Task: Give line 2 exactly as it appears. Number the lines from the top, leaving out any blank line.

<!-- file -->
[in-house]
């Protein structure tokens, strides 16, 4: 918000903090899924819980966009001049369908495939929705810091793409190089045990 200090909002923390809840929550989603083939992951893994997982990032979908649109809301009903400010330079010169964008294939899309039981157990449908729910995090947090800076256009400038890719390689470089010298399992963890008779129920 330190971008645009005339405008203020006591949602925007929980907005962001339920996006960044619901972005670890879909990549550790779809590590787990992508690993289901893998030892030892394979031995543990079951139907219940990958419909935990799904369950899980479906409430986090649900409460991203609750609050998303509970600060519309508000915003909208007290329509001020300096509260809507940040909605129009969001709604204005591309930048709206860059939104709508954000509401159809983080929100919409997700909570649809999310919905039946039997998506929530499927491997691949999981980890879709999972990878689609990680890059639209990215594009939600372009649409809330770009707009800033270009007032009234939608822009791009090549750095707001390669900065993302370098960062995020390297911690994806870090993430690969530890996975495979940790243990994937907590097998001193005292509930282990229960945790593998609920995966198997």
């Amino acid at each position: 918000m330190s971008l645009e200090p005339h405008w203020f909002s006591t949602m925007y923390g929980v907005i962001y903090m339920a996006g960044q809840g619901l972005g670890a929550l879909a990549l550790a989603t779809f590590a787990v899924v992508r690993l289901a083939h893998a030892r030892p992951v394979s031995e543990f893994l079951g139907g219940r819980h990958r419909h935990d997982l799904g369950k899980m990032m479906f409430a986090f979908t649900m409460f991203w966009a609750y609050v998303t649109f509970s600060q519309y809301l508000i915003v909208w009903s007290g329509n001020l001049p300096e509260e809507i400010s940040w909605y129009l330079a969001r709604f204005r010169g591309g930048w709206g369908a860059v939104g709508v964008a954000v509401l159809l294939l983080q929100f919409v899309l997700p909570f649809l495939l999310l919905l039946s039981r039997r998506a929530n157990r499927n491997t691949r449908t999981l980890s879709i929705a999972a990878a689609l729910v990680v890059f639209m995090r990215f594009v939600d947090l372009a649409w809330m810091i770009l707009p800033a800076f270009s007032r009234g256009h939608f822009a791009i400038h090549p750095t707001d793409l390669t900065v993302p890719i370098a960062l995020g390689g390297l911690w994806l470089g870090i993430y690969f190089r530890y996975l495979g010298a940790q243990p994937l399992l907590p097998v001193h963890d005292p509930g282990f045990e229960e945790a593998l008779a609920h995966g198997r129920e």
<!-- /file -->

């Protein structure tokens, strides 16, 4: 918000903090899924819980966009001049369908495939929705810091793409190089045990 200090909002923390809840929550989603083939992951893994997982990032979908649109809301009903400010330079010169964008294939899309039981157990449908729910995090947090800076256009400038890719390689470089010298399992963890008779129920 330190971008645009005339405008203020006591949602925007929980907005962001339920996006960044619901972005670890879909990549550790779809590590787990992508690993289901893998030892030892394979031995543990079951139907219940990958419909935990799904369950899980479906409430986090649900409460991203609750609050998303509970600060519309508000915003909208007290329509001020300096509260809507940040909605129009969001709604204005591309930048709206860059939104709508954000509401159809983080929100919409997700909570649809999310919905039946039997998506929530499927491997691949999981980890879709999972990878689609990680890059639209990215594009939600372009649409809330770009707009800033270009007032009234939608822009791009090549750095707001390669900065993302370098960062995020390297911690994806870090993430690969530890996975495979940790243990994937907590097998001193005292509930282990229960945790593998609920995966198997």